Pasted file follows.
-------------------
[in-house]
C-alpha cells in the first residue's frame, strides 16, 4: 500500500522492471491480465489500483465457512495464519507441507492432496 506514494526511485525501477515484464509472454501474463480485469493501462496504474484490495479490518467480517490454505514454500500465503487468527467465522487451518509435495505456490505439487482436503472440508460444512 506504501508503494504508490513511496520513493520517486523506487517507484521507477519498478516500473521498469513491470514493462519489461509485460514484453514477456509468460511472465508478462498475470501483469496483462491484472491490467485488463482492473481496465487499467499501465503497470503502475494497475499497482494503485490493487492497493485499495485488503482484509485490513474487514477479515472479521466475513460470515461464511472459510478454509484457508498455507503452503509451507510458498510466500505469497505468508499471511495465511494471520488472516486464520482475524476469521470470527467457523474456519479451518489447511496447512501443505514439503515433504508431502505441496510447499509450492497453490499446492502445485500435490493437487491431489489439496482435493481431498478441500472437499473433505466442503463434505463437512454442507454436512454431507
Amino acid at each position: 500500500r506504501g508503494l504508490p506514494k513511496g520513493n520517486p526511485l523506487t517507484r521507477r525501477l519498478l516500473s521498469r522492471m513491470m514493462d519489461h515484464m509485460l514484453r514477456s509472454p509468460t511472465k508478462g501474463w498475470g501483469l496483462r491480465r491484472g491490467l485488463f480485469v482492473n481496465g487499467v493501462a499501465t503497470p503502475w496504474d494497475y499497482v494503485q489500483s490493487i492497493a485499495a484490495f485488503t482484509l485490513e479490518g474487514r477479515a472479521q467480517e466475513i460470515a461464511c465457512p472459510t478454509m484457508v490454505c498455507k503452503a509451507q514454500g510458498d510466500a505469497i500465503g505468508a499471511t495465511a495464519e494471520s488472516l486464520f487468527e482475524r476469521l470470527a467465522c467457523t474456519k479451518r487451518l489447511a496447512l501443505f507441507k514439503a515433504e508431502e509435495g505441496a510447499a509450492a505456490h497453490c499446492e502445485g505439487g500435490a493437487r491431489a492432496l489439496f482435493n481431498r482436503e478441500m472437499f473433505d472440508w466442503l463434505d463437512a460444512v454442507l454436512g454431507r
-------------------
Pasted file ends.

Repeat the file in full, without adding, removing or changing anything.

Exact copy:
[in-house]
C-alpha cells in the first residue's frame, strides 16, 4: 500500500522492471491480465489500483465457512495464519507441507492432496 506514494526511485525501477515484464509472454501474463480485469493501462496504474484490495479490518467480517490454505514454500500465503487468527467465522487451518509435495505456490505439487482436503472440508460444512 506504501508503494504508490513511496520513493520517486523506487517507484521507477519498478516500473521498469513491470514493462519489461509485460514484453514477456509468460511472465508478462498475470501483469496483462491484472491490467485488463482492473481496465487499467499501465503497470503502475494497475499497482494503485490493487492497493485499495485488503482484509485490513474487514477479515472479521466475513460470515461464511472459510478454509484457508498455507503452503509451507510458498510466500505469497505468508499471511495465511494471520488472516486464520482475524476469521470470527467457523474456519479451518489447511496447512501443505514439503515433504508431502505441496510447499509450492497453490499446492502445485500435490493437487491431489489439496482435493481431498478441500472437499473433505466442503463434505463437512454442507454436512454431507
Amino acid at each position: 500500500r506504501g508503494l504508490p506514494k513511496g520513493n520517486p526511485l523506487t517507484r521507477r525501477l519498478l516500473s521498469r522492471m513491470m514493462d519489461h515484464m509485460l514484453r514477456s509472454p509468460t511472465k508478462g501474463w498475470g501483469l496483462r491480465r491484472g491490467l485488463f480485469v482492473n481496465g487499467v493501462a499501465t503497470p503502475w496504474d494497475y499497482v494503485q489500483s490493487i492497493a485499495a484490495f485488503t482484509l485490513e479490518g474487514r477479515a472479521q467480517e466475513i460470515a461464511c465457512p472459510t478454509m484457508v490454505c498455507k503452503a509451507q514454500g510458498d510466500a505469497i500465503g505468508a499471511t495465511a495464519e494471520s488472516l486464520f487468527e482475524r476469521l470470527a467465522c467457523t474456519k479451518r487451518l489447511a496447512l501443505f507441507k514439503a515433504e508431502e509435495g505441496a510447499a509450492a505456490h497453490c499446492e502445485g505439487g500435490a493437487r491431489a492432496l489439496f482435493n481431498r482436503e478441500m472437499f473433505d472440508w466442503l463434505d463437512a460444512v454442507l454436512g454431507r